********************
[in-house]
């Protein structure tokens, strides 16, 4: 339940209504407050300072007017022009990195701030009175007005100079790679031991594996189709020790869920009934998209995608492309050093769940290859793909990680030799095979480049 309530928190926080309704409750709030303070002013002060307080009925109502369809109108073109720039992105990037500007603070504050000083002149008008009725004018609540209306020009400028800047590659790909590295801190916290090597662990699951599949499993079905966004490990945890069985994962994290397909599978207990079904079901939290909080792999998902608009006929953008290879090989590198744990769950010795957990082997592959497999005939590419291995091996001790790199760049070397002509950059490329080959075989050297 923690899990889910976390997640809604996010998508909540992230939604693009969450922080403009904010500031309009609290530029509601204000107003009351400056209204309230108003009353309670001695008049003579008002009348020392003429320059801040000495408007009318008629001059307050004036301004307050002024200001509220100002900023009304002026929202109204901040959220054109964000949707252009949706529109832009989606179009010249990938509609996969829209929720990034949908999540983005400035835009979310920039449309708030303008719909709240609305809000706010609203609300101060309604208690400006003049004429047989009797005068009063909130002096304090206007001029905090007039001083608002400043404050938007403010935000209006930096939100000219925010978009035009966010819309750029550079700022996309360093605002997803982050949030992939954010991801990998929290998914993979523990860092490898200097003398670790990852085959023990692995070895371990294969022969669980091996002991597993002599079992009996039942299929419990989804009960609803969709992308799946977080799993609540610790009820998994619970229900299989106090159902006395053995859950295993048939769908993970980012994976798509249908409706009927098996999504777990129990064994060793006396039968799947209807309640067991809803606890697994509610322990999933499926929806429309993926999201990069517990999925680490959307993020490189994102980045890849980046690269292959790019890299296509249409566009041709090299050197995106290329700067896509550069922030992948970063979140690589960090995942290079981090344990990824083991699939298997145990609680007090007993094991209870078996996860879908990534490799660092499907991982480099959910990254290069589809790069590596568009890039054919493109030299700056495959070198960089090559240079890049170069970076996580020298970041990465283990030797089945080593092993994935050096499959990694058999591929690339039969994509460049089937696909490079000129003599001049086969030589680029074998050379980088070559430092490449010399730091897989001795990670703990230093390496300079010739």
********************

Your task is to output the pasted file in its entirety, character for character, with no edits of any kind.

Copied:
[in-house]
């Protein structure tokens, strides 16, 4: 339940209504407050300072007017022009990195701030009175007005100079790679031991594996189709020790869920009934998209995608492309050093769940290859793909990680030799095979480049 309530928190926080309704409750709030303070002013002060307080009925109502369809109108073109720039992105990037500007603070504050000083002149008008009725004018609540209306020009400028800047590659790909590295801190916290090597662990699951599949499993079905966004490990945890069985994962994290397909599978207990079904079901939290909080792999998902608009006929953008290879090989590198744990769950010795957990082997592959497999005939590419291995091996001790790199760049070397002509950059490329080959075989050297 923690899990889910976390997640809604996010998508909540992230939604693009969450922080403009904010500031309009609290530029509601204000107003009351400056209204309230108003009353309670001695008049003579008002009348020392003429320059801040000495408007009318008629001059307050004036301004307050002024200001509220100002900023009304002026929202109204901040959220054109964000949707252009949706529109832009989606179009010249990938509609996969829209929720990034949908999540983005400035835009979310920039449309708030303008719909709240609305809000706010609203609300101060309604208690400006003049004429047989009797005068009063909130002096304090206007001029905090007039001083608002400043404050938007403010935000209006930096939100000219925010978009035009966010819309750029550079700022996309360093605002997803982050949030992939954010991801990998929290998914993979523990860092490898200097003398670790990852085959023990692995070895371990294969022969669980091996002991597993002599079992009996039942299929419990989804009960609803969709992308799946977080799993609540610790009820998994619970229900299989106090159902006395053995859950295993048939769908993970980012994976798509249908409706009927098996999504777990129990064994060793006396039968799947209807309640067991809803606890697994509610322990999933499926929806429309993926999201990069517990999925680490959307993020490189994102980045890849980046690269292959790019890299296509249409566009041709090299050197995106290329700067896509550069922030992948970063979140690589960090995942290079981090344990990824083991699939298997145990609680007090007993094991209870078996996860879908990534490799660092499907991982480099959910990254290069589809790069590596568009890039054919493109030299700056495959070198960089090559240079890049170069970076996580020298970041990465283990030797089945080593092993994935050096499959990694058999591929690339039969994509460049089937696909490079000129003599001049086969030589680029074998050379980088070559430092490449010399730091897989001795990670703990230093390496300079010739």